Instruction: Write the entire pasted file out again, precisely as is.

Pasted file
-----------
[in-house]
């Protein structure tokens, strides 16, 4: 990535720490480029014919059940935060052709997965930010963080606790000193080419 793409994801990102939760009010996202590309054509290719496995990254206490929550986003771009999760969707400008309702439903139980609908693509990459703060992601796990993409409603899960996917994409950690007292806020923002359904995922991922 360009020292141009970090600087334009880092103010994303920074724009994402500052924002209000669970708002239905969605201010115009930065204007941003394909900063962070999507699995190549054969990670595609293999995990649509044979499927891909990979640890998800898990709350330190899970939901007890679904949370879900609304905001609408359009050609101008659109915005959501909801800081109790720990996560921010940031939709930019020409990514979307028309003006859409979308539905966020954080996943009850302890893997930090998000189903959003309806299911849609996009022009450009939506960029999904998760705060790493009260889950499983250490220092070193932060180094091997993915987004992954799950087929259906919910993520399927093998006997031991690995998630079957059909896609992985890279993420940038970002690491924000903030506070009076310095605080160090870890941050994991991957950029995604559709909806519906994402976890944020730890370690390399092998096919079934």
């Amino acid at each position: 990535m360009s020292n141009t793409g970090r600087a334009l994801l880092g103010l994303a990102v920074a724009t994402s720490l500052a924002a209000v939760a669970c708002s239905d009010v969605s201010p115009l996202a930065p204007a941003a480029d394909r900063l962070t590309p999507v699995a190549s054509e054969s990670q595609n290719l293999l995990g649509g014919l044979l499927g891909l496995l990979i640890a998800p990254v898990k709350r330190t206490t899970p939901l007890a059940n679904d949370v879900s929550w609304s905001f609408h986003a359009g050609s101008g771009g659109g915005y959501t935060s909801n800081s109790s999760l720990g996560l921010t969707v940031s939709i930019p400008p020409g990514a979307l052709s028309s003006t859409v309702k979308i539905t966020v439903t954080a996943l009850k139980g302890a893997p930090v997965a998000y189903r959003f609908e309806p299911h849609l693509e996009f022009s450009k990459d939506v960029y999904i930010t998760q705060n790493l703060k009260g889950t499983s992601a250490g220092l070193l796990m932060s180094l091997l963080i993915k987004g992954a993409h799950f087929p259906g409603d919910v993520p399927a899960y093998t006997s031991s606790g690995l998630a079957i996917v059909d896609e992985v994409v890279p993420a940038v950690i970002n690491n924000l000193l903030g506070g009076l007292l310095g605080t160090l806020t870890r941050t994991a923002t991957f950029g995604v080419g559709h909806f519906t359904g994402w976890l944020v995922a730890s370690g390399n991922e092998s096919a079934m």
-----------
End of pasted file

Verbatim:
[in-house]
């Protein structure tokens, strides 16, 4: 990535720490480029014919059940935060052709997965930010963080606790000193080419 793409994801990102939760009010996202590309054509290719496995990254206490929550986003771009999760969707400008309702439903139980609908693509990459703060992601796990993409409603899960996917994409950690007292806020923002359904995922991922 360009020292141009970090600087334009880092103010994303920074724009994402500052924002209000669970708002239905969605201010115009930065204007941003394909900063962070999507699995190549054969990670595609293999995990649509044979499927891909990979640890998800898990709350330190899970939901007890679904949370879900609304905001609408359009050609101008659109915005959501909801800081109790720990996560921010940031939709930019020409990514979307028309003006859409979308539905966020954080996943009850302890893997930090998000189903959003309806299911849609996009022009450009939506960029999904998760705060790493009260889950499983250490220092070193932060180094091997993915987004992954799950087929259906919910993520399927093998006997031991690995998630079957059909896609992985890279993420940038970002690491924000903030506070009076310095605080160090870890941050994991991957950029995604559709909806519906994402976890944020730890370690390399092998096919079934």
């Amino acid at each position: 990535m360009s020292n141009t793409g970090r600087a334009l994801l880092g103010l994303a990102v920074a724009t994402s720490l500052a924002a209000v939760a669970c708002s239905d009010v969605s201010p115009l996202a930065p204007a941003a480029d394909r900063l962070t590309p999507v699995a190549s054509e054969s990670q595609n290719l293999l995990g649509g014919l044979l499927g891909l496995l990979i640890a998800p990254v898990k709350r330190t206490t899970p939901l007890a059940n679904d949370v879900s929550w609304s905001f609408h986003a359009g050609s101008g771009g659109g915005y959501t935060s909801n800081s109790s999760l720990g996560l921010t969707v940031s939709i930019p400008p020409g990514a979307l052709s028309s003006t859409v309702k979308i539905t966020v439903t954080a996943l009850k139980g302890a893997p930090v997965a998000y189903r959003f609908e309806p299911h849609l693509e996009f022009s450009k990459d939506v960029y999904i930010t998760q705060n790493l703060k009260g889950t499983s992601a250490g220092l070193l796990m932060s180094l091997l963080i993915k987004g992954a993409h799950f087929p259906g409603d919910v993520p399927a899960y093998t006997s031991s606790g690995l998630a079957i996917v059909d896609e992985v994409v890279p993420a940038v950690i970002n690491n924000l000193l903030g506070g009076l007292l310095g605080t160090l806020t870890r941050t994991a923002t991957f950029g995604v080419g559709h909806f519906t359904g994402w976890l944020v995922a730890s370690g390399n991922e092998s096919a079934m």